I honestly believe that in the future this treatment protocol will become the standard treatment as a cure for MS. Interesting that the reason that it currently is not is because it is still in phase II [now phase III as of 2011] clinical trials around the world. [Post transplant note: All the phase II trial patients have been treated with all having demonstrated successful curative results and are being monitored during long-term follow up. The procedure is currently into phase III randomized trial starting in 2010.] Also because it is a very aggressive medical treatment there is some mortality associated with it (perhaps somewhere around 5%. . . . I figure a 1 in 20 chance of death is not as good as a Space Shuttle ride, but it’s a hell of a lot better than a game of Russian Roulette with a revolver!). [Note added post-treatment: The mortality rate with this treatment at Heidelberg University Hospital is actually closer to a low 1% for an otherwise healthy individual. Not nearly as scary as I originally thought.] In addition, the treatment has a high probability to cause irreversible sterility due to the strong chemo. As far as other common side effects go, I also get to temporarily lose all my hair. (Not such a bad thing. It's practically all gray anyway. I wonder if it will come back brown again?) However, the main thing is that this procedure is also sure to be a damn uncomfortable procedure, just as the same procedure is often used to treat many forms of cancer such as leukemia, multiple myeloma and Hodgkin's & non-Hodgkin's lymphoma. Something like a living hell for a few weeks [Post-transplant note: OK. . . it's definitely uncomfortable. But it's not actually a "hell" experience.] while getting the high dose chemo and being in a clean environment while the stem cells repopulate and reactivate the immune system. This procedure is like hitting the "reset" button on the body's immune system. Taking it to zero and then bringing it back up to life again. [As a curative treatment HSCT works by erasing the body's immune system memory, changing the body's overall T-cell epitope (antigen binding) repretoire, inactivating autoimmunity (making the immune system "antigen naive") restoring immune self tolerance. This is often referred to as "resetting" the immune system which stops the underlying disease activity and progression of MS. Once achieved, the body then has a chance to repair (or compensate for) some of the existing neural damage that is not undermined by further MS disease progression.] In fact, even childhood and lifetime immunity goes away following the procedure. It becomes necessary to be re-vaccinated against childhood diseases such as tetanus, polio, measles, etc because my body will no longer recognizes them as foreign invaders. Presumably the same reason that my body stops attacking itself as is the case in an autoimmune disorder like MS. Problem for me (and anyone else seeking the treatment) is that within the United States [& Canada] it is currently impossible to receive this treatment for MS outside of a clinical trial. [Post transplant note: This is no longer true. See this web page: http://themscure.blogspot.com/2011/06/getting-into-hsct-treatment-if-you-have.html ] I tried to enter a trial in which I thought I was an ideal candidate in the following program:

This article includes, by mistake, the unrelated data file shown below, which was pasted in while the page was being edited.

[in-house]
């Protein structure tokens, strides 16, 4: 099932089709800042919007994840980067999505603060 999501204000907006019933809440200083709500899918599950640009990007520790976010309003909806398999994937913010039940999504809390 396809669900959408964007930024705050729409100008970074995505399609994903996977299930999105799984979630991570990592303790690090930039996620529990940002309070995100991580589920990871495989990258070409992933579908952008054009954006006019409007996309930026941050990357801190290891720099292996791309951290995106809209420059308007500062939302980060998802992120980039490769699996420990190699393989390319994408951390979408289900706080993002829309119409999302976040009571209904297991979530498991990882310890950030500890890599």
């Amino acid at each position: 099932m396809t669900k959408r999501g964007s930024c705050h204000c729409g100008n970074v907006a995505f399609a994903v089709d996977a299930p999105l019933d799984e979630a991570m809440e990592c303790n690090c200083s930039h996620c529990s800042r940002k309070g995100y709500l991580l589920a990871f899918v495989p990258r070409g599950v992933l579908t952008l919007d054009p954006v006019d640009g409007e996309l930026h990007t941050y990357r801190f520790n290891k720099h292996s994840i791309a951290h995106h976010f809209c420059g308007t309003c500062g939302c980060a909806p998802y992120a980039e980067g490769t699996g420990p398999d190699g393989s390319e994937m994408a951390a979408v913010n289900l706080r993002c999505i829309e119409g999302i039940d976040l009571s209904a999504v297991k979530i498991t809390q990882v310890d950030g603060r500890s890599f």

But alas I was rejected from this trial for some technicality of documentation or paperwork, or something like that. I searched in vain for a US facility that would perform the procedure for me, but there are absolutely none in the US [or Canada] that will do it for MS outside of a clinical trial because US facilities are overly-paranoid of lawsuits, which is a shame because it is a treatment with excellent clinical outcomes. And even if I did find one in the US that would be willing to perform the procedure, the price tag is around $200K. Outside of the budget I had in mind and not a single penny covered by insurance because it is still considered "experimental" (even though the overwhelming data suggests otherwise).